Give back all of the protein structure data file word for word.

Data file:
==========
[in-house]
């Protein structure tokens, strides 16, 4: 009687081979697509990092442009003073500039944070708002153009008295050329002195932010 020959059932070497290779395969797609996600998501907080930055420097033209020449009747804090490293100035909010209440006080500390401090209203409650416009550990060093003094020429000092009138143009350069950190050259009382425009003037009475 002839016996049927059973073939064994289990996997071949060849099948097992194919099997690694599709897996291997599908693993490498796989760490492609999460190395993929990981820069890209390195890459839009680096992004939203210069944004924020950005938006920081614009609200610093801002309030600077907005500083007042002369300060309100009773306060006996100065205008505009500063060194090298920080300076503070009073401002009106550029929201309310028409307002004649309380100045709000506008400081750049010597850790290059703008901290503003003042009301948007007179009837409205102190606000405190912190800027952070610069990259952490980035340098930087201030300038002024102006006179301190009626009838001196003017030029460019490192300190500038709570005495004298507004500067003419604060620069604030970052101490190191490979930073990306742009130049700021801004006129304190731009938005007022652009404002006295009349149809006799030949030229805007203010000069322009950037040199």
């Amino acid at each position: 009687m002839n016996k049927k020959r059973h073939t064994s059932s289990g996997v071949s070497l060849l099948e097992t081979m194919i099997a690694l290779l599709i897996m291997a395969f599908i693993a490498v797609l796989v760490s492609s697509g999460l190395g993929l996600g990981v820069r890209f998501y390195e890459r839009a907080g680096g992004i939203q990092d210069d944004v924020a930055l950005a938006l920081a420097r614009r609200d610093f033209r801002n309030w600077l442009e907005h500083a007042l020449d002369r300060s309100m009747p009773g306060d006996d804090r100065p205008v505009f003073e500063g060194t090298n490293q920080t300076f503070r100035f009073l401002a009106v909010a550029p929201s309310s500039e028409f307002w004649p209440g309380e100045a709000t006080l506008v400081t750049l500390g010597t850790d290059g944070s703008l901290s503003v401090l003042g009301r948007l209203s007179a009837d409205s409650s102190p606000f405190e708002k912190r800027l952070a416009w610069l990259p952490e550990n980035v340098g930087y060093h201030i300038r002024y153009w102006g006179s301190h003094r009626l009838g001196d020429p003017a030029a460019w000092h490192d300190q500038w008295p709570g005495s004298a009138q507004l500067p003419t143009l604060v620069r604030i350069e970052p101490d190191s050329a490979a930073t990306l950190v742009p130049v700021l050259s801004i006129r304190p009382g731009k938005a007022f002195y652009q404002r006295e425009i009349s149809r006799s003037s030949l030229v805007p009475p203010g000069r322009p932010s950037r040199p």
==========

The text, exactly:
[in-house]
């Protein structure tokens, strides 16, 4: 009687081979697509990092442009003073500039944070708002153009008295050329002195932010 020959059932070497290779395969797609996600998501907080930055420097033209020449009747804090490293100035909010209440006080500390401090209203409650416009550990060093003094020429000092009138143009350069950190050259009382425009003037009475 002839016996049927059973073939064994289990996997071949060849099948097992194919099997690694599709897996291997599908693993490498796989760490492609999460190395993929990981820069890209390195890459839009680096992004939203210069944004924020950005938006920081614009609200610093801002309030600077907005500083007042002369300060309100009773306060006996100065205008505009500063060194090298920080300076503070009073401002009106550029929201309310028409307002004649309380100045709000506008400081750049010597850790290059703008901290503003003042009301948007007179009837409205102190606000405190912190800027952070610069990259952490980035340098930087201030300038002024102006006179301190009626009838001196003017030029460019490192300190500038709570005495004298507004500067003419604060620069604030970052101490190191490979930073990306742009130049700021801004006129304190731009938005007022652009404002006295009349149809006799030949030229805007203010000069322009950037040199």
């Amino acid at each position: 009687m002839n016996k049927k020959r059973h073939t064994s059932s289990g996997v071949s070497l060849l099948e097992t081979m194919i099997a690694l290779l599709i897996m291997a395969f599908i693993a490498v797609l796989v760490s492609s697509g999460l190395g993929l996600g990981v820069r890209f998501y390195e890459r839009a907080g680096g992004i939203q990092d210069d944004v924020a930055l950005a938006l920081a420097r614009r609200d610093f033209r801002n309030w600077l442009e907005h500083a007042l020449d002369r300060s309100m009747p009773g306060d006996d804090r100065p205008v505009f003073e500063g060194t090298n490293q920080t300076f503070r100035f009073l401002a009106v909010a550029p929201s309310s500039e028409f307002w004649p209440g309380e100045a709000t006080l506008v400081t750049l500390g010597t850790d290059g944070s703008l901290s503003v401090l003042g009301r948007l209203s007179a009837d409205s409650s102190p606000f405190e708002k912190r800027l952070a416009w610069l990259p952490e550990n980035v340098g930087y060093h201030i300038r002024y153009w102006g006179s301190h003094r009626l009838g001196d020429p003017a030029a460019w000092h490192d300190q500038w008295p709570g005495s004298a009138q507004l500067p003419t143009l604060v620069r604030i350069e970052p101490d190191s050329a490979a930073t990306l950190v742009p130049v700021l050259s801004i006129r304190p009382g731009k938005a007022f002195y652009q404002r006295e425009i009349s149809r006799s003037s030949l030229v805007p009475p203010g000069r322009p932010s950037r040199p």